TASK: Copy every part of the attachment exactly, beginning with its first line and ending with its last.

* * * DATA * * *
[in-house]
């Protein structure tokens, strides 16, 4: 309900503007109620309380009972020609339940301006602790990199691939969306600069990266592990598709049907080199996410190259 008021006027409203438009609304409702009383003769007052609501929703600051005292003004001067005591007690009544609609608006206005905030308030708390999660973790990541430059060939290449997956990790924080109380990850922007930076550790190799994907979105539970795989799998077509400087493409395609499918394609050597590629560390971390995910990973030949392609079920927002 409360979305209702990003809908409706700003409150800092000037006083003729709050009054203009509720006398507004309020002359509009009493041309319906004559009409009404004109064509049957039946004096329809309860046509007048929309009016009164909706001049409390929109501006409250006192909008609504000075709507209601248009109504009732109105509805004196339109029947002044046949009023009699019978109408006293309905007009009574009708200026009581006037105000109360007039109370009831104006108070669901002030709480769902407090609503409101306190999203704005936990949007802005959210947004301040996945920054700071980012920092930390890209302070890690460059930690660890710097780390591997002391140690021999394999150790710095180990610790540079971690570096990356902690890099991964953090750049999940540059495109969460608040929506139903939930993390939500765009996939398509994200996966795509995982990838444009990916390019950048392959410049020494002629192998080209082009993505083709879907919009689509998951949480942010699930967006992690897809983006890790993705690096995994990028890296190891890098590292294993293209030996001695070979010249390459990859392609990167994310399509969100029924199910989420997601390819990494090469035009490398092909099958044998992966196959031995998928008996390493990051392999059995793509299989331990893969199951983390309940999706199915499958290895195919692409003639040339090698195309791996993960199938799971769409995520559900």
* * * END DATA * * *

[in-house]
């Protein structure tokens, strides 16, 4: 309900503007109620309380009972020609339940301006602790990199691939969306600069990266592990598709049907080199996410190259 008021006027409203438009609304409702009383003769007052609501929703600051005292003004001067005591007690009544609609608006206005905030308030708390999660973790990541430059060939290449997956990790924080109380990850922007930076550790190799994907979105539970795989799998077509400087493409395609499918394609050597590629560390971390995910990973030949392609079920927002 409360979305209702990003809908409706700003409150800092000037006083003729709050009054203009509720006398507004309020002359509009009493041309319906004559009409009404004109064509049957039946004096329809309860046509007048929309009016009164909706001049409390929109501006409250006192909008609504000075709507209601248009109504009732109105509805004196339109029947002044046949009023009699019978109408006293309905007009009574009708200026009581006037105000109360007039109370009831104006108070669901002030709480769902407090609503409101306190999203704005936990949007802005959210947004301040996945920054700071980012920092930390890209302070890690460059930690660890710097780390591997002391140690021999394999150790710095180990610790540079971690570096990356902690890099991964953090750049999940540059495109969460608040929506139903939930993390939500765009996939398509994200996966795509995982990838444009990916390019950048392959410049020494002629192998080209082009993505083709879907919009689509998951949480942010699930967006992690897809983006890790993705690096995994990028890296190891890098590292294993293209030996001695070979010249390459990859392609990167994310399509969100029924199910989420997601390819990494090469035009490398092909099958044998992966196959031995998928008996390493990051392999059995793509299989331990893969199951983390309940999706199915499958290895195919692409003639040339090698195309791996993960199938799971769409995520559900």